But for the majority of us in the valley, it’s a rain event, that could mix with some sleet and wet snow at the start.  The rain showers taper off on Saturday morning from south to north, which will then leave us with a mostly cloudy afternoon as we begin drying out.

Beyond that, things will quiet down for the rest of the weekend and into the start of next week.  We’ll keep our eyes on the pattern for the potential of any storms next week.  We have a few pieces of energy we’re keeping our eyes on, that could become storms mid and late week… but for the moment, nothing that appears very likely.

TGIF Hudson Valley… have a great day!

Thursday Discussion : Damp End to the Week

Ever since we turned the calendar to January, things have been rather quiet in the Hudson Valley.

The massive high pressure over Canada has been in place since the start of the new year.  The ridge has resulted in very warm air over the northern half of the US, and especially as you get near the Canadian border.  Temps in Minnesota and North Dakota nearly 15 to 20 degrees above average.  On the flip side, a deep upper level trough led to cold temps in the central US along with snow for much of the northern half of Texas.  But after 12 days… temps for the majority of the country are +/- 3° of average, which is not too terribly extreme.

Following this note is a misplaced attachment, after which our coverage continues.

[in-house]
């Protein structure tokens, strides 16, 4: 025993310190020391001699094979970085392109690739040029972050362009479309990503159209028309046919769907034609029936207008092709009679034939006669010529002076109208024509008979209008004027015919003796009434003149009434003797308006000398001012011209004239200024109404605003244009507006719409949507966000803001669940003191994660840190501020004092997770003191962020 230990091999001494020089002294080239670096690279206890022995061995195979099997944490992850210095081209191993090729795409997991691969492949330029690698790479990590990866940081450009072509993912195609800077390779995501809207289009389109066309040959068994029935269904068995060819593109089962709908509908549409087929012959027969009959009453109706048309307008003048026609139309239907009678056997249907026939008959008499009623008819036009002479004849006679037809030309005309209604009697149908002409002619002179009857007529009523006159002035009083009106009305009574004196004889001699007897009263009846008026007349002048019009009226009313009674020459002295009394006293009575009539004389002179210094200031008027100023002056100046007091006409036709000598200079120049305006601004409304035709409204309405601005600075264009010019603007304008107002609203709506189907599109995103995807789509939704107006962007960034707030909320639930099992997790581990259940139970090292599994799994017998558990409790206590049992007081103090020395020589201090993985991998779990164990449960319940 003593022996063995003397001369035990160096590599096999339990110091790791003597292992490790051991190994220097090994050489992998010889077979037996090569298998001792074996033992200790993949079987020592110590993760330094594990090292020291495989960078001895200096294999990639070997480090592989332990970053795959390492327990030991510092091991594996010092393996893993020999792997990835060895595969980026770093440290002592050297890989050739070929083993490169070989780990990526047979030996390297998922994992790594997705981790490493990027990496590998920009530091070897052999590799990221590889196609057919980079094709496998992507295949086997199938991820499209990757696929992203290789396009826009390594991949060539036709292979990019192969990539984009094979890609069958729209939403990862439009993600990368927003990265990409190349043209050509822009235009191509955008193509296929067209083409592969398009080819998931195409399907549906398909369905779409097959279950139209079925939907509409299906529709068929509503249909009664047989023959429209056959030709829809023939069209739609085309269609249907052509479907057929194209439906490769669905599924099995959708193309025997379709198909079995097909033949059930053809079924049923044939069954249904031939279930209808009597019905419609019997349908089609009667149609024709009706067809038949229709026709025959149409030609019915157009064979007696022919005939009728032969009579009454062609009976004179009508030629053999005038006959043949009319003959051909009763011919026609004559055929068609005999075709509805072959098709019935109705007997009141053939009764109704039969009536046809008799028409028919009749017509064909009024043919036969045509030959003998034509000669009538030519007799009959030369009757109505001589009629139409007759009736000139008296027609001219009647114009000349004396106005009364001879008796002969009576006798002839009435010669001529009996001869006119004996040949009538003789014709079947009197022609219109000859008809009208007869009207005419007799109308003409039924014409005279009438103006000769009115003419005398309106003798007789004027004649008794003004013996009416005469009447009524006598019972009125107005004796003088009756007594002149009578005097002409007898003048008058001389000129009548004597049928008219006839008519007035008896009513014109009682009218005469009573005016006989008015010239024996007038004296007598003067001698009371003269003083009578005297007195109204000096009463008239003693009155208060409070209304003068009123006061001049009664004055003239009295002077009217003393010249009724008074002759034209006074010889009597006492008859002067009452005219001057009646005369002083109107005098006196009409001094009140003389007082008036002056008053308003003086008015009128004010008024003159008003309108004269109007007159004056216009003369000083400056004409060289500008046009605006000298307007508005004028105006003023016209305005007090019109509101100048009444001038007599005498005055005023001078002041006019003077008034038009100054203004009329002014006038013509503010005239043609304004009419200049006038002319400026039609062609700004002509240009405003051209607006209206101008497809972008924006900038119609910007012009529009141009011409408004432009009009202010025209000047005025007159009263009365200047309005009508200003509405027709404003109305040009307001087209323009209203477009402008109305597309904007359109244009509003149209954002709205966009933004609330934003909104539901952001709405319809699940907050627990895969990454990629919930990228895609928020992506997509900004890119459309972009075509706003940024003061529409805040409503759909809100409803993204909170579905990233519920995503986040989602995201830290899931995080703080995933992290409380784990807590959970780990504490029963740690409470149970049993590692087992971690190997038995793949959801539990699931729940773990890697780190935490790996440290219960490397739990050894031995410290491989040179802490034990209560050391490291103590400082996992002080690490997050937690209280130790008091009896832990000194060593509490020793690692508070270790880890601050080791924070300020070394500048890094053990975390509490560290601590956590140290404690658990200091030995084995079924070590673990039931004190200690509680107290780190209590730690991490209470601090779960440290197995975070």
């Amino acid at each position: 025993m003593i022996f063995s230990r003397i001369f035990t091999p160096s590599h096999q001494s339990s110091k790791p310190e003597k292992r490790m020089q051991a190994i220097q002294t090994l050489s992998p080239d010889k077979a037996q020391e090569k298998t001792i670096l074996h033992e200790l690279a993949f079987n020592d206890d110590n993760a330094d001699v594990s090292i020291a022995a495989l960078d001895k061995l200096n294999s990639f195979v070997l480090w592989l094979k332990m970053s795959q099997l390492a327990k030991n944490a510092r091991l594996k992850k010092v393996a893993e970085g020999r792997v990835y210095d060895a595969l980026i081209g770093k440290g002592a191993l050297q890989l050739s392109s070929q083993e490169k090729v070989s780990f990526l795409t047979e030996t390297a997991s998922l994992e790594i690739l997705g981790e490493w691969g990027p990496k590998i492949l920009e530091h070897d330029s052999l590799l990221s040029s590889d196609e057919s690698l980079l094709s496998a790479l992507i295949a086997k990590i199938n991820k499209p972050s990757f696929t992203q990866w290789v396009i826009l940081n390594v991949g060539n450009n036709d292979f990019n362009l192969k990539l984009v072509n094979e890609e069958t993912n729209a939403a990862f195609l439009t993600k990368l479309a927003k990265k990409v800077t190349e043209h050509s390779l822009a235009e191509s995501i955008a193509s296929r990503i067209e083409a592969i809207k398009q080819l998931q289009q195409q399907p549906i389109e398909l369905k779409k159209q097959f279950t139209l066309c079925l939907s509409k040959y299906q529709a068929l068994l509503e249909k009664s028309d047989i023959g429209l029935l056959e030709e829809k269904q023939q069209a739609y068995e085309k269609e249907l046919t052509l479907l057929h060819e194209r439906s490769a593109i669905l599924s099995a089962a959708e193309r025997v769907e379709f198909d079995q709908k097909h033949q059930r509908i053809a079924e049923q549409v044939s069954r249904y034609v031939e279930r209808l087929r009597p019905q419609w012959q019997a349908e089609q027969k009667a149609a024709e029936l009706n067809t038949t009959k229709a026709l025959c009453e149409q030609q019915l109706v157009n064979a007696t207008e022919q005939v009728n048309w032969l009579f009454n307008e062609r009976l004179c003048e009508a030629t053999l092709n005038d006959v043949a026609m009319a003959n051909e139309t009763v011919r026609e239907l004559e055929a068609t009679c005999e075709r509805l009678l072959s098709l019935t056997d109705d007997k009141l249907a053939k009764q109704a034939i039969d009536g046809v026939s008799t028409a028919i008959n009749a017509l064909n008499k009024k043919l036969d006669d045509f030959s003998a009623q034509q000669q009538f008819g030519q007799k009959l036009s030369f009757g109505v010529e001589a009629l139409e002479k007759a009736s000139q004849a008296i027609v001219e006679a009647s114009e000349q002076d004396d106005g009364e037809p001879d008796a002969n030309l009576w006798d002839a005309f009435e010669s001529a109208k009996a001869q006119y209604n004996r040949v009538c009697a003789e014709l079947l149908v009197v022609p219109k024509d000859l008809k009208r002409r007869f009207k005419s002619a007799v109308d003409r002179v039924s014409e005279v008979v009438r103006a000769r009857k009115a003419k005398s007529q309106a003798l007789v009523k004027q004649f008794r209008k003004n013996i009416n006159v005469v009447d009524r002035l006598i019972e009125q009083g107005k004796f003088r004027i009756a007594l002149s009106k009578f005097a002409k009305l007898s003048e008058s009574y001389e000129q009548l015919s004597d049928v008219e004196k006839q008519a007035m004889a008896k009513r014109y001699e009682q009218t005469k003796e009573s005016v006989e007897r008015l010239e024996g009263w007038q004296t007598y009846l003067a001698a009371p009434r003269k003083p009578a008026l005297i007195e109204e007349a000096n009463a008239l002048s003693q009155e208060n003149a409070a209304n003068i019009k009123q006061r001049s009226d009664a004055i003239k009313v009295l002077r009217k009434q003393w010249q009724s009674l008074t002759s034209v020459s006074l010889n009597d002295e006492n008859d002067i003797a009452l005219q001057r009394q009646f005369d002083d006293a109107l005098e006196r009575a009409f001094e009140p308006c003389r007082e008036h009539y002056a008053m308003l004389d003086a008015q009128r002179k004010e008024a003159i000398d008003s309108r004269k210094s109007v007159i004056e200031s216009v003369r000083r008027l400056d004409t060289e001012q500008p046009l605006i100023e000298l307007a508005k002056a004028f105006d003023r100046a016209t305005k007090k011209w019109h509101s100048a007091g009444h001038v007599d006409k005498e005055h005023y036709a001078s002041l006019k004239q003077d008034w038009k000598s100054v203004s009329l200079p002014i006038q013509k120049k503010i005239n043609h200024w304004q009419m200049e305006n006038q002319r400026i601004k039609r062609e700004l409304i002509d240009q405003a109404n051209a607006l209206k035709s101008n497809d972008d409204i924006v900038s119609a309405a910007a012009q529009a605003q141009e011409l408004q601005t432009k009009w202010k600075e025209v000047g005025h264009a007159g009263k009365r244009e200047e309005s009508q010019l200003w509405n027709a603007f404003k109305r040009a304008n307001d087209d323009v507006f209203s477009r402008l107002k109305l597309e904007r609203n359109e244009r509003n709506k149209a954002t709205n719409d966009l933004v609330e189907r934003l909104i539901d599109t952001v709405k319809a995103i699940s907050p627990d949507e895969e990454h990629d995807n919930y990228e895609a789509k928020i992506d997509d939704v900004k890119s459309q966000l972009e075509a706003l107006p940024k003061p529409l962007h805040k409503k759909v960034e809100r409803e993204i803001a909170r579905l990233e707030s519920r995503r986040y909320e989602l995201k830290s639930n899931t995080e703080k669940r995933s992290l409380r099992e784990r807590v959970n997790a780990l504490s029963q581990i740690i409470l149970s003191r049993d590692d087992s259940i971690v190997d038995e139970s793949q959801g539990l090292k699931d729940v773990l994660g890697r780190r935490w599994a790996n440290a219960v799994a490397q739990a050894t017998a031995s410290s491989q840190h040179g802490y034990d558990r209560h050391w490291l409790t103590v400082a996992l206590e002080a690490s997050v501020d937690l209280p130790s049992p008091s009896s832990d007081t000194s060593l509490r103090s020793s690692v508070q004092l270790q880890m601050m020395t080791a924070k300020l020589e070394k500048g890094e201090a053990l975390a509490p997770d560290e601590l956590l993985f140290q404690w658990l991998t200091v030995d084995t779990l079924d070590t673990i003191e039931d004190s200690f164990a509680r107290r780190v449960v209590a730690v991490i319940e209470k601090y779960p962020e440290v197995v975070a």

As we look toward the end of the week, we’ll watch an approaching system to the Great Lakes.  Out ahead of it, it will spread clouds and scattered rain showers into the eastern US.

Futurecast Radar : Friday 1pm – Saturday 7am

Friday will be cloudy, with increasing areas of drizzle through the day, as our flow will be moist off the Atlantic Ocean.  By the evening hours, we should see areas of rain showers break out, and last through much of the night.  Scattered showers and spotty downpours are possible.  It will be breezy, but nothing like what we saw on Christmas Eve.  The strongest gust is likely to be in the mid 20mph range.  So while unsettled Friday night, it’s not looking too terribly stormy.

The rain showers will be with us into the morning on Saturday, before things gradually improve for Saturday afternoon and evening.  A breezy second half of the weekend is likely, but there is no blast of arctic air coming behind this system.  So temperatures will remain near to slightly above average in the region into the beginning of next week.

Looking at the longer range…